Stop Sterilization Abuse in California Prisons

Aug 01, 2014
Phyllida Burlingame

Page Media

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This year the California Legislature can take another step toward ending a shameful chapter in the state’s history—coerced sterilization of its most vulnerable residents. Acting on eugenics impulses to reduce child-bearing by those the state deemed unfit to be parents—primarily institutionalized people, people of color, immigrants, low-income people, and people with disabilities—California sterilized over 20,000 individuals between 1909 and the 1970s. The Legislature repealed California’s sterilization law in 1979 and issued an apology in 2003, but unfortunately that did not mean coerced sterilization had come to an end in the state. Indeed, last year an investigative report revealed that women incarcerated in California’s prisons were still being targeted for sterilization, despite a policy that supposedly prohibited it.

A bill now making its way through the California Legislature—SB 1135, by Senator Hannah-Beth Jackson—is designed to ensure that incarcerated people are no longer subjected to coerced sterilization in California. If passed, it would prohibit sterilization for the purpose of birth control for people who are incarcerated, while allowing it when medically necessary to treat a diagnosed condition. For women behind bars and Justice Now, the organization working with them that has long championed this issue, SB 1135 will create an essential safeguard to reproductive freedom and dignity, one necessitated by the inherently coercive nature of the prison environment.

Issues relating to contraception and reproductive freedom are at a boiling point at the moment, in the wake of the Hobby Lobby Supreme Court decision that permits corporations to deny employees health insurance coverage for contraception if it goes against the employers’ religious beliefs. Writing for the majority in that case, Justice Alito made clear that the ruling applied only to contraception. Immunizations and other health measures that some religions object to would, he suggested, be treated differently because they had a legitimate public health purpose. The fierce dissent by Justice Ginsburg and the outrage that met the decision demonstrate just how out of touch the majority of the Supreme Court is with the overwhelming majority of the population—99% of women use contraception.

In fact, family planning was one of the major public health achievements of the 20th century, according to the CDC. Having access to contraception gives women the freedom to control our reproductive destinies—to decide whether and when to have children, and to determine the family size that works for us and our partners. This has led to incredible health, education, and professional gains for women. Our access to contraception should not be limited by our boss’s religion—or by anything else.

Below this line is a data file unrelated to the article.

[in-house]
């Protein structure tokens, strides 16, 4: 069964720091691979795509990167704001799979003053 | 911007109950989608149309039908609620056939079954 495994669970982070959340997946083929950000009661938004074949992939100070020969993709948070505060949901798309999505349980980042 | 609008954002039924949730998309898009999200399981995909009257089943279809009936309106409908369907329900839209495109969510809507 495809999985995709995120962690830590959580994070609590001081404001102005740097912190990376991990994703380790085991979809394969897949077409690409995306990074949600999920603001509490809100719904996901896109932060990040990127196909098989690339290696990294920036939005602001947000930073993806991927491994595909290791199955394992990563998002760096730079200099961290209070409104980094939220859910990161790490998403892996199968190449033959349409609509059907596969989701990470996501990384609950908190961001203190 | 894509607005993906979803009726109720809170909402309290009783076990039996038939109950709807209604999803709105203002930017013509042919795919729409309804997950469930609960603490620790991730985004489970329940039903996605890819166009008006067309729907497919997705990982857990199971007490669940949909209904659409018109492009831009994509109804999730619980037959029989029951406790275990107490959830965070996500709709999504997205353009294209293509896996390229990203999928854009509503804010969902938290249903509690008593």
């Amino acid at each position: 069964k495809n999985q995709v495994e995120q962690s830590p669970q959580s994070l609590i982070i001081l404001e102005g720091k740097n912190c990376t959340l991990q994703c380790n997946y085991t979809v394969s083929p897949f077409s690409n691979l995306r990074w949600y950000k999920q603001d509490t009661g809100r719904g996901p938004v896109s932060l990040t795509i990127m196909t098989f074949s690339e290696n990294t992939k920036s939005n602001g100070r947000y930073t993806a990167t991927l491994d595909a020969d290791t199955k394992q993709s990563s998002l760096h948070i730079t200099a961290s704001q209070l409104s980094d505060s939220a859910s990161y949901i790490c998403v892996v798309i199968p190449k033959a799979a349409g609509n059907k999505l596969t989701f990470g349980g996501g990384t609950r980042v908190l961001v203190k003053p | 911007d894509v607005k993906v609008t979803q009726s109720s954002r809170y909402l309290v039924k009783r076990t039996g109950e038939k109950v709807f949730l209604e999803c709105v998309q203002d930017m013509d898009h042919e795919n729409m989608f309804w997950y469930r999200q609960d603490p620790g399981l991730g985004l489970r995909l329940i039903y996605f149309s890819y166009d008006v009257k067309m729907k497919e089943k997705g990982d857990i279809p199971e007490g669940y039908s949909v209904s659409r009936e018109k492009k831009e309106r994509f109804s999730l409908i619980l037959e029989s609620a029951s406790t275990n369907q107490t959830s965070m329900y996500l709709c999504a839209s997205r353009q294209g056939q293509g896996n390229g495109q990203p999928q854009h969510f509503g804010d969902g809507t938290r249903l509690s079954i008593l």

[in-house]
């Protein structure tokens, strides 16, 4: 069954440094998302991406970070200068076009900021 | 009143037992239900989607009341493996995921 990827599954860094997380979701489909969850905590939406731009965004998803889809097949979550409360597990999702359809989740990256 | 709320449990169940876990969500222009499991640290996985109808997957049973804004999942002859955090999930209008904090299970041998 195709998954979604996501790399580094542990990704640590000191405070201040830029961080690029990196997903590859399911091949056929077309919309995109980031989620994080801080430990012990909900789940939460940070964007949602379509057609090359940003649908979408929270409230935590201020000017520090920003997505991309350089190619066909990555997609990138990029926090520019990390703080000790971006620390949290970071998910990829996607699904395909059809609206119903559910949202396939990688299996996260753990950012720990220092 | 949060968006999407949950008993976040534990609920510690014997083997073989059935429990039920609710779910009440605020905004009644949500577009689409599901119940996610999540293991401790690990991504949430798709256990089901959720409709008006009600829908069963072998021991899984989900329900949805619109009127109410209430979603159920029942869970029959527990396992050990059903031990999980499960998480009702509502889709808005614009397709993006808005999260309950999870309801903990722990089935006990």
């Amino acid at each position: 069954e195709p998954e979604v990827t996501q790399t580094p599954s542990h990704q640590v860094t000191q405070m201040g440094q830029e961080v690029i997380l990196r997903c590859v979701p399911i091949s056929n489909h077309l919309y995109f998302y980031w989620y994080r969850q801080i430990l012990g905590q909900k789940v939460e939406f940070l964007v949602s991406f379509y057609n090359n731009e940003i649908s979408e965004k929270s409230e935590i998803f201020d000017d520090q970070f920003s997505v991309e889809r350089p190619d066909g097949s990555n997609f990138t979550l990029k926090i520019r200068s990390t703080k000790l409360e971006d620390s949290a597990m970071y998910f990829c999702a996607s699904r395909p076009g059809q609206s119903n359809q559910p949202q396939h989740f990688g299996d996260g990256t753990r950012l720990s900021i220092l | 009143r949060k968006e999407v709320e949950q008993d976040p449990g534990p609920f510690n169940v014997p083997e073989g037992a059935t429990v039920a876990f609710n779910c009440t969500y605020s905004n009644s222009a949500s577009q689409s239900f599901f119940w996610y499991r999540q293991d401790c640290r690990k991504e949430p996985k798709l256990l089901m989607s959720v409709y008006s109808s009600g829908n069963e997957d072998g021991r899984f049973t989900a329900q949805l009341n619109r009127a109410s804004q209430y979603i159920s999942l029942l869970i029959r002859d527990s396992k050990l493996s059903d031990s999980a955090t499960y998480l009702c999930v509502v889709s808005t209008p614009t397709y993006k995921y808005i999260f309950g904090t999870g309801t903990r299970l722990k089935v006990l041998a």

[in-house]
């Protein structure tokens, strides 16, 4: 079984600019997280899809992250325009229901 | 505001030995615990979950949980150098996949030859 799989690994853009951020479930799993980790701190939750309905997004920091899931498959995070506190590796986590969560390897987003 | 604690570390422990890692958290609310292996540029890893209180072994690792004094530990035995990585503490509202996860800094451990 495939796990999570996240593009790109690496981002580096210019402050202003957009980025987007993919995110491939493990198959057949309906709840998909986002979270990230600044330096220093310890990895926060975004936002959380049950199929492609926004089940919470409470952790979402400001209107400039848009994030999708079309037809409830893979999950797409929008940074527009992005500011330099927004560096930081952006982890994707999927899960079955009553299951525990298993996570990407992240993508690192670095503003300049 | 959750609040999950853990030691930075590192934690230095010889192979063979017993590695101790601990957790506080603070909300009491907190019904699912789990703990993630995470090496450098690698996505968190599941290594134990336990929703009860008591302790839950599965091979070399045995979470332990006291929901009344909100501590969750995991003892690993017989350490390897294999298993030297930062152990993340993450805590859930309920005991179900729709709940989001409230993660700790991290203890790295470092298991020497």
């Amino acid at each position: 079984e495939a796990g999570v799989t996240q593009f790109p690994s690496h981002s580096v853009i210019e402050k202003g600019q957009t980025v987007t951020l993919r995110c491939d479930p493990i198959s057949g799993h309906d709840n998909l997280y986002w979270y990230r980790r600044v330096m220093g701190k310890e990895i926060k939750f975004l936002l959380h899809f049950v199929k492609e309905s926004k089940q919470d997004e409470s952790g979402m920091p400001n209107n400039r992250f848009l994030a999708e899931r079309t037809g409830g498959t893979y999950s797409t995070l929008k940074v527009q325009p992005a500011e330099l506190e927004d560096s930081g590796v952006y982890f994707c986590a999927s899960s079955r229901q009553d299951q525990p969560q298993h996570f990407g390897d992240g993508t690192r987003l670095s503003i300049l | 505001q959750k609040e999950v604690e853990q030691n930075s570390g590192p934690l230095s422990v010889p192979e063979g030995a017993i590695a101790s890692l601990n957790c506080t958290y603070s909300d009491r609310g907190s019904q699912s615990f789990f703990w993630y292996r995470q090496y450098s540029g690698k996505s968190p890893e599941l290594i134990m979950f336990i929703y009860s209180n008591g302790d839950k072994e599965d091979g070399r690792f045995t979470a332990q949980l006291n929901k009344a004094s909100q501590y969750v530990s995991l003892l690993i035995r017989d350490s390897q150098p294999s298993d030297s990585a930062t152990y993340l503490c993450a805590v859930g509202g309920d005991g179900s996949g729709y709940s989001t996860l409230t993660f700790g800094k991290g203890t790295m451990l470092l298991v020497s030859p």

But just as a commitment to reproductive freedom and justice means fighting to ensure access to contraception for everyone, it also means fighting to ensure that all women can have children if we want to. As was made clear by a prison doctor who said that that the money spent by California on the sterilization of incarcerated women was minimal “compared to what you save in welfare paying for these unwanted children – as they procreated more,” the motivation for sterilizing these women was eugenics, not health care.

Given the permanent nature of sterilization and its ongoing abuse in California prisons, SB 1135 is the right solution for today. But it also calls upon us to redouble our efforts to make sure that the promise of family planning is kept—that all women, including those behind bars, can control our own reproductive destinies, availing ourselves of contraception when we want it and foregoing it when we don’t. It’s not the boss’s business, it’s not the prison’s business. It’s our business.

SB 1135 has bi-partisan support in the California Legislature. It is currently awaiting action by the Assembly Appropriations Committee. To help advance SB 1135, call Assembly Appropriations Chair Mike Gatto at (916) 319-2043 and tell him you support this effort to protect the reproductive freedom of people behind bars.

You can also send him this tweet: .@mikegatto Help protect the reproductive freedom of people behind bars. Support SB 1135! #reprojustice

Phyllida Burlingame is the Reproductive Justice Policy Director at the ACLU of Northern California.